REVIEW: "LABOR DAY"
- Feb 1, 2014
- Posted By: Michael van den Bos
- Tags: none
LABOR DAY – Directed by Jason Reitman
CAST: Kate Winslet, Josh Brolin, Gattlin Griffith, Tobey Maguire.
Rating: 2 1/2 out of 5 Chaplins.
For a movie boasting distinctive A-list talent, Labor Day sure is a bland affair. Based on the novel by Joyce Maynard, Labor Day was written for the screen and directed by Jason Reitman, who gave us such bright, quirky and moving films as Juno and Up in the Air, and it stars the incomparable Kate Winslet and the sympathetically virile Josh Brolin. That’s a stellar line-up of filmmakers; however, their efforts in Labor Day are laborious, indeed.
The story takes place in a small American town during the 1987 Labor Day weekend. Adele (Kate Winslet) is a depressed single mother of a 13-year-old boy, Henry (played by Gattlin Griffith; the story is narrated by the adult Henry, voiced by Tobey Maguire). While shopping, they run into an escaped convict, Frank (Josh Brolin), an alleged murderer. Frank forces Adele to take him to her home so he can hide out for a few days while the police search the town for him. During the course of the long weekend, Frank fixes Adele’s car, clears the house eaves of leaves, mops and waxes the floors, and prepares a variety of delicious meals, all this while ducking the eyes of neighbours and the police. Adele and Frank fall in love, Frank becomes a father figure to Henry and they plan to flee to Canada. Frank is the ideal man for a lovesick woman, albeit a convicted felon hiding from the law, but then again, nobody’s perfect.
Labor Day is a most unusual romantic drama. It is highly improbable, which is not a fault as even the best romantic films thrive on and appeal to audiences for their quixotic plots, but Reitman’s movie meanders into the absurd and sinks into silliness. For all the interesting dynamics of tension and danger juxtaposed with the humanity and kindness that Frank generates and devotes to Adele and Henry, the movie sinks under scenes of soppy banality.
Labor Day features scenes wherein Frank demonstrates that he is one helluva heartfelt handy man around the house. What are his motives? Is he truly falling in love with Adele and trying to prove that a hunted murderer isn’t all that bad? Is it a ploy to earn Adele’s trust so she’ll easily acquiesce to harboring a criminal and eventually help him escape town? I was kept guessing as to how this would all unfold, but the subtle intrigue that nicely built was smothered by the pie scene. Frank shows Adele what to do with a bunch of peaches about to go bad. He makes peach pie and what follows is an excruciatingly long scene of Frank teaching Adele and Henry how to make a peach pie. Director Reitman obviously intended this sequence as a metaphor for Frank’s nurturing qualities and suggestive of the sexual feelings baking between him and Adele. This belabored sequence is so overripe that it sours the rest of the film. All credibility is finally lost after a montage sequence that shows Frank, Adele and Henry playing at being a “normal family” together. We see one shot of Frank strumming a guitar on the porch while Adele and Henry bask in the glow of his sensitivity, and this is the moment when Labor Day succumbs to kitsch.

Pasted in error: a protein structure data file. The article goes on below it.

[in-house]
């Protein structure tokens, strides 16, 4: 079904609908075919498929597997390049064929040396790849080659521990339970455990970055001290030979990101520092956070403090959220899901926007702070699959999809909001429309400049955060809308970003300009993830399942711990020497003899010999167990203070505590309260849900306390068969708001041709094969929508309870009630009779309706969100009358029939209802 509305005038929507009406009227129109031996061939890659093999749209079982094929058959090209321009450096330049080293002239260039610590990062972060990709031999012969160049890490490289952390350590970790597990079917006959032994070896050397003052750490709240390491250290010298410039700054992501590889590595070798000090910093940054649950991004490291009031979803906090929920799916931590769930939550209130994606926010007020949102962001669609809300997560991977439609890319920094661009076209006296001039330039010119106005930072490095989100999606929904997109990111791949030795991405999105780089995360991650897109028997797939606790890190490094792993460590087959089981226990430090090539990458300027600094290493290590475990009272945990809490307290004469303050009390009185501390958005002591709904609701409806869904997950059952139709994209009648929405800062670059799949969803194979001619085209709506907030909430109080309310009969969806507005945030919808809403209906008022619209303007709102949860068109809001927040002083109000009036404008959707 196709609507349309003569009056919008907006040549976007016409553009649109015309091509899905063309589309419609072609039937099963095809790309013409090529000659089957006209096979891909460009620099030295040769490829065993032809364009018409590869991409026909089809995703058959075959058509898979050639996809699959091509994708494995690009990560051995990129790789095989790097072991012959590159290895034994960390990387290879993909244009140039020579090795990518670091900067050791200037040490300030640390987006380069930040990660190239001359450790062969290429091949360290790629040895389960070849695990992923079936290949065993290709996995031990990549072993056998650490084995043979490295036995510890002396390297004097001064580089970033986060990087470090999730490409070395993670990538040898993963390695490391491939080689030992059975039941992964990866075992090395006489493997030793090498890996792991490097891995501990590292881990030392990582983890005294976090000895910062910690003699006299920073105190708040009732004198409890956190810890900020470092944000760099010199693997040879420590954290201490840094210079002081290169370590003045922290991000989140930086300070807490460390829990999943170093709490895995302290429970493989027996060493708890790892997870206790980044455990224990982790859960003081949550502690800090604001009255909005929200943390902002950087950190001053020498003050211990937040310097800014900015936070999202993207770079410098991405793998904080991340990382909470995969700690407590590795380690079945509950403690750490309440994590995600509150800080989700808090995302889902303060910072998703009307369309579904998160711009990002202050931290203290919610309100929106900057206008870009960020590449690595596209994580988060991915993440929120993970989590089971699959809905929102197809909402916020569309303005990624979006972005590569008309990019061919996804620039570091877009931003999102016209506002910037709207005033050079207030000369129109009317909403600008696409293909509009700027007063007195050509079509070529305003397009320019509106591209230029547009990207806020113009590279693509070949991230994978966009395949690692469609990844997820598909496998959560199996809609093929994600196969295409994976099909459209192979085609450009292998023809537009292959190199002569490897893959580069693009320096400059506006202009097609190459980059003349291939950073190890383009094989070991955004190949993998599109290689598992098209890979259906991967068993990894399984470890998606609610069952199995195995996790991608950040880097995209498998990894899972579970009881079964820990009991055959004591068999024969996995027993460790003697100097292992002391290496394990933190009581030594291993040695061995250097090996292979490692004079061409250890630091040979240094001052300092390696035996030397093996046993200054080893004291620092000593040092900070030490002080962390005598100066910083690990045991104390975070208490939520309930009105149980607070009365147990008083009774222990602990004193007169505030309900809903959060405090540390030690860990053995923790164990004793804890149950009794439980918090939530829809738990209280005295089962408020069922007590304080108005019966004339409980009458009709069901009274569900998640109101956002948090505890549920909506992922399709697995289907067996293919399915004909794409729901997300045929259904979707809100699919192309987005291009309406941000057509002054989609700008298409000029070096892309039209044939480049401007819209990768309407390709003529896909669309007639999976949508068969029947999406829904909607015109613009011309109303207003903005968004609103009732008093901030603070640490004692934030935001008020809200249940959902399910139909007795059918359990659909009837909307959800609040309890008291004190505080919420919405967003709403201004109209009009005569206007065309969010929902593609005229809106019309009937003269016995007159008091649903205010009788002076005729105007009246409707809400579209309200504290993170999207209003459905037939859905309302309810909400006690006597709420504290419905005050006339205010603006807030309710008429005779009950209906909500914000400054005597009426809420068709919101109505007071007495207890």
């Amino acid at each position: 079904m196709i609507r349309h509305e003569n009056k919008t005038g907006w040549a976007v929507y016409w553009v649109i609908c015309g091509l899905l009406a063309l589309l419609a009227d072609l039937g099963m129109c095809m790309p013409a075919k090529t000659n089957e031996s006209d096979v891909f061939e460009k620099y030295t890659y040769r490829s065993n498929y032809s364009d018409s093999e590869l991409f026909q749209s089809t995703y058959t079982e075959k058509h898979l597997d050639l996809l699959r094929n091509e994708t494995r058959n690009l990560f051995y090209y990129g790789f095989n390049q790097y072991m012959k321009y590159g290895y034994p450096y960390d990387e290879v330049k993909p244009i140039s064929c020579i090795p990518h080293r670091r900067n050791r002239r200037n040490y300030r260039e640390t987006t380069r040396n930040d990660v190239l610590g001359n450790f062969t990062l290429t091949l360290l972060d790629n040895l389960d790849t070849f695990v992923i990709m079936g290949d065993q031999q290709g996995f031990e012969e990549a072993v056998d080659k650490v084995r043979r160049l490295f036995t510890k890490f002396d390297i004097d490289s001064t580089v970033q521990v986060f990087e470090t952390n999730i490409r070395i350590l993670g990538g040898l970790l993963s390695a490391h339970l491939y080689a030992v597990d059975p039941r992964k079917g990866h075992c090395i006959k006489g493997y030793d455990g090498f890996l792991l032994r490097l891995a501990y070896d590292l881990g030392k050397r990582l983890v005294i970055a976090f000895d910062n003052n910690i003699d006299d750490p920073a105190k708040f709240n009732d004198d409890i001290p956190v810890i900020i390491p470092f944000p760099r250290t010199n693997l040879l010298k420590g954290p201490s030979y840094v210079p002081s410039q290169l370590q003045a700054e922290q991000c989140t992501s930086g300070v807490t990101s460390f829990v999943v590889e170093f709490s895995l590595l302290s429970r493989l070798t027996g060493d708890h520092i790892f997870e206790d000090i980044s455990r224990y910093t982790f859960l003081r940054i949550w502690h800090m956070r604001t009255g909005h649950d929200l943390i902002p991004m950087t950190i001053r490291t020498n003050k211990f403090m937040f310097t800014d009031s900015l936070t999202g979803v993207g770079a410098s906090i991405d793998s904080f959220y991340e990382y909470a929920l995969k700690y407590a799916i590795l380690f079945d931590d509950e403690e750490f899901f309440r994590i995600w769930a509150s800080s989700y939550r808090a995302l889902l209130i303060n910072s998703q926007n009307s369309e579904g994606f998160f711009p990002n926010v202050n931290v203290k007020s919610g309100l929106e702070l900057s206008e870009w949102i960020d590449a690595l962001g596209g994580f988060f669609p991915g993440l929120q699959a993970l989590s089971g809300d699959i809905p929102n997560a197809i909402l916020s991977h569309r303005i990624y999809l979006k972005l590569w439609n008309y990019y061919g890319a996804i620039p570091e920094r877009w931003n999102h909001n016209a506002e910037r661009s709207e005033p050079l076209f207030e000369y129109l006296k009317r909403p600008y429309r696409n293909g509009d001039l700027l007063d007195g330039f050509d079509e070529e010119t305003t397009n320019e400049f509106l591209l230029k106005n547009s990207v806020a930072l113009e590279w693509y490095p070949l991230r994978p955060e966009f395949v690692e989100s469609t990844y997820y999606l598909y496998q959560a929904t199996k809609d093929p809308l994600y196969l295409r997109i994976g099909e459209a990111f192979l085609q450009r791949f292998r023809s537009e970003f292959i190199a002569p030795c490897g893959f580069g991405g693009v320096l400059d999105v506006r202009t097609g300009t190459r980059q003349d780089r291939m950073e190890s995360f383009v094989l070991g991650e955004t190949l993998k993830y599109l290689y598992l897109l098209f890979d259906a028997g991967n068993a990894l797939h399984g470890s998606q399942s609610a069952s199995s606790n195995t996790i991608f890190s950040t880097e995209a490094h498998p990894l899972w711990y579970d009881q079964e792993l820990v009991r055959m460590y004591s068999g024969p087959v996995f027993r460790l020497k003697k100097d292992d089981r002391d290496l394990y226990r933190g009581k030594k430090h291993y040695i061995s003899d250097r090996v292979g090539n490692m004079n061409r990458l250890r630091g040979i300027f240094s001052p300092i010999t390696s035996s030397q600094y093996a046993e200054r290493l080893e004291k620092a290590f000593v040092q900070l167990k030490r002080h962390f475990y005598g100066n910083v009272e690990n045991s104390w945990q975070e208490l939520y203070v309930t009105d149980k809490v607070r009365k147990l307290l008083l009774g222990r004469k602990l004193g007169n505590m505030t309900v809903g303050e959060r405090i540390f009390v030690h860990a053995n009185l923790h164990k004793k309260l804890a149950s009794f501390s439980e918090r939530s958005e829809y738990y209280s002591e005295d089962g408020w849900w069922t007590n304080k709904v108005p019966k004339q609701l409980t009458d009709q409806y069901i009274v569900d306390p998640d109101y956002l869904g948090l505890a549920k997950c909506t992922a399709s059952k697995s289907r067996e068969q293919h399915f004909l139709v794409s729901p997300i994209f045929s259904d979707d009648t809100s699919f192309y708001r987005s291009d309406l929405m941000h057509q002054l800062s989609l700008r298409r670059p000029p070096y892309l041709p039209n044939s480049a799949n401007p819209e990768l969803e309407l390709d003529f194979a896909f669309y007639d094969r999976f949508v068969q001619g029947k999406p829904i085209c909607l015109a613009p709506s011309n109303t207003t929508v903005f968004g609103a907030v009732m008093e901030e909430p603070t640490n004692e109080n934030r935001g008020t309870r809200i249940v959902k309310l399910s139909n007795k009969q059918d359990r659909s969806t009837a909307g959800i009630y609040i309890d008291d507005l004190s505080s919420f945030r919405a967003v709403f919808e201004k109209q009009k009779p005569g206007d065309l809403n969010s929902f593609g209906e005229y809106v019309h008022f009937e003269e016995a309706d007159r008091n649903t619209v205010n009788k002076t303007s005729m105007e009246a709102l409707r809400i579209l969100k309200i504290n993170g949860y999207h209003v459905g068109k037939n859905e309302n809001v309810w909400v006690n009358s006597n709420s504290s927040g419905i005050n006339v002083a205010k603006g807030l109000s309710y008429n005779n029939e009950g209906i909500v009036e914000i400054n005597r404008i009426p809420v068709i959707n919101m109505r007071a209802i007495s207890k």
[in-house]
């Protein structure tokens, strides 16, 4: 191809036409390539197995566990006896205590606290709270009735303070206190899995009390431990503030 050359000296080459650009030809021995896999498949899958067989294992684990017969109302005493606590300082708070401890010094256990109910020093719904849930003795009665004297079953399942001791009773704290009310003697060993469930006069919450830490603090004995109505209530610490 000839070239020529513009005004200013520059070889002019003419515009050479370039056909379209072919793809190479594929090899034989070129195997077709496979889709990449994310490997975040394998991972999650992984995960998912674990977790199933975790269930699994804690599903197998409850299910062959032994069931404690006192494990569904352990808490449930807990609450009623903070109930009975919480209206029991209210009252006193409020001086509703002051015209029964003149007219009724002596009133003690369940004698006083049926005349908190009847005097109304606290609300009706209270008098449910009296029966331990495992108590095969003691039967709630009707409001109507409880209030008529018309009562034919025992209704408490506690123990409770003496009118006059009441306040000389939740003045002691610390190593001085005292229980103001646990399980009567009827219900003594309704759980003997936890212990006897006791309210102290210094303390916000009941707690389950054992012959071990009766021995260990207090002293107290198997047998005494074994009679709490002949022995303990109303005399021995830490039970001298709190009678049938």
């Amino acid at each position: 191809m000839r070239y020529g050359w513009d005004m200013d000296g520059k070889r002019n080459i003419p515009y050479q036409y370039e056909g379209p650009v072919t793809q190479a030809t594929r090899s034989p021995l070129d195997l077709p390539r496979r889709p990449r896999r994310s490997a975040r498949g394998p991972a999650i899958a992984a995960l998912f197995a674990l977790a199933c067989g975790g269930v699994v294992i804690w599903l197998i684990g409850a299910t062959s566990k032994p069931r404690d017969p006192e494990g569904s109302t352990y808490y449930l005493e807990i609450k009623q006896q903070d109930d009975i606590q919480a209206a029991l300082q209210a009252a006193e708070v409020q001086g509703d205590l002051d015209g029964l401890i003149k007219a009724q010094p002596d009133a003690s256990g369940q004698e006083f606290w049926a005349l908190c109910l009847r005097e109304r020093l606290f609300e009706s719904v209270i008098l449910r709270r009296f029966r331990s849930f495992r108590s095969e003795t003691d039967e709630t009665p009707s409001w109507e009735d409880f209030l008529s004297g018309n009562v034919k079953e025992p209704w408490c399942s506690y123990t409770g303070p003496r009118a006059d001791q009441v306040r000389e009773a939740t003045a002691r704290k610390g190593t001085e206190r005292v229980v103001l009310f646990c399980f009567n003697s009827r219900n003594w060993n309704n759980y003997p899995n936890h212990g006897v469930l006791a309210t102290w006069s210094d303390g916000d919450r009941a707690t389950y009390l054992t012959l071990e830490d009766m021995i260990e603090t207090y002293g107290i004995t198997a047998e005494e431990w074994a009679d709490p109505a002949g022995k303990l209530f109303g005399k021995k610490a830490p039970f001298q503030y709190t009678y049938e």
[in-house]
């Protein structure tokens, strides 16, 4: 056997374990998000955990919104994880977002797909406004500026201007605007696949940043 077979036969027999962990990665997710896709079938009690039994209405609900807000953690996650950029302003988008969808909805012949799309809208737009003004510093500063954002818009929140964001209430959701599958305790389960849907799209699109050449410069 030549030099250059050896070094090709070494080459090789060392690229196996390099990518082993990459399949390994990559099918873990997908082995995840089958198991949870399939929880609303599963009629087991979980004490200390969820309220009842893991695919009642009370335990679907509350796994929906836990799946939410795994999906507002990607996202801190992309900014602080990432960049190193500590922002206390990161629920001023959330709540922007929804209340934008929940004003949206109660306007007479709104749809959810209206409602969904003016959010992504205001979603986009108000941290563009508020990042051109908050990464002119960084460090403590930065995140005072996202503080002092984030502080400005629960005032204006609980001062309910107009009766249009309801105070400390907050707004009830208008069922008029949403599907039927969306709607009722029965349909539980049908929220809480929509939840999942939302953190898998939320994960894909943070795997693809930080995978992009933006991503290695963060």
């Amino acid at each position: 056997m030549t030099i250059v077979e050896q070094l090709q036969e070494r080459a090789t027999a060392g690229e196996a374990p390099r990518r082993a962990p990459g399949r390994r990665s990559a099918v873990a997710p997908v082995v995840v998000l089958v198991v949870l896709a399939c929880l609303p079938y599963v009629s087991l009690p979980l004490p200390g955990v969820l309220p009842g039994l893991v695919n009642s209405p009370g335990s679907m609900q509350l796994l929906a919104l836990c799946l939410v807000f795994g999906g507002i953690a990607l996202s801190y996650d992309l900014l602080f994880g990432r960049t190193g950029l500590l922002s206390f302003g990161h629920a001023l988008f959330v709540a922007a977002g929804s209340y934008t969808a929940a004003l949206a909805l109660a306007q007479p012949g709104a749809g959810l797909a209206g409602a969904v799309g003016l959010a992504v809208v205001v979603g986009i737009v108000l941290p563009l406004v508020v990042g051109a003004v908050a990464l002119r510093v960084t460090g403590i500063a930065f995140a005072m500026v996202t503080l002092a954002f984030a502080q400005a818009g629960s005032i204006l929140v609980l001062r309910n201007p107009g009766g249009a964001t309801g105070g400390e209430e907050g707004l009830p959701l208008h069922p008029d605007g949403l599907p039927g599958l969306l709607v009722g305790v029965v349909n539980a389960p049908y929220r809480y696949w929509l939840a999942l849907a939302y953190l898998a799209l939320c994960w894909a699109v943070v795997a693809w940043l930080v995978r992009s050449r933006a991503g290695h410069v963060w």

There are other problems with the movie, such as confused and clunky flashback sequences and Henry’s flaccidly realized sexual coming-of-age subplot. On the plus side, Labor Day is beautifully photographed by Eric Steelberg, who lights the movie with a nostalgic, butterscotchy palette. In addition, the music score by Rolfie Kent creates an ominous, dreamy and melancholy mood.
The performances are generally solid. Kate Winslet can convey depression, anxiety and a wounded psyche in her sleep. There is no doubt that her Adele feels authentic, but I found it a one-note performance that grew a little tiresome. Gattlin Griffith as her son is touchingly sweet, although perhaps a little too milquetoast. Josh Brolin is the powerhouse here – he commands the screen in every frame, but not with overt mannerisms. He exudes danger, menace, longing, yearning and vulnerability with a presence that gracefully vibrates from a minimum of gestures. Brolin reminds me of Humphrey Bogart who, once he broke out of his straight-ahead tough guy roles, played edgy, robust men tempered by great vulnerability and impaired by psychological tremors. Brolin, from film to film, continues in the tradition Bogart.
For all its earnestness and pretensions, Labor Day is never boring; but, depending on your tolerance for this kind of material, which is like a nexus between a Harlequin romance and an abduction thriller, you’ll either fall for the absurd fantasy or strain your eyeballs from all their rolling in your head.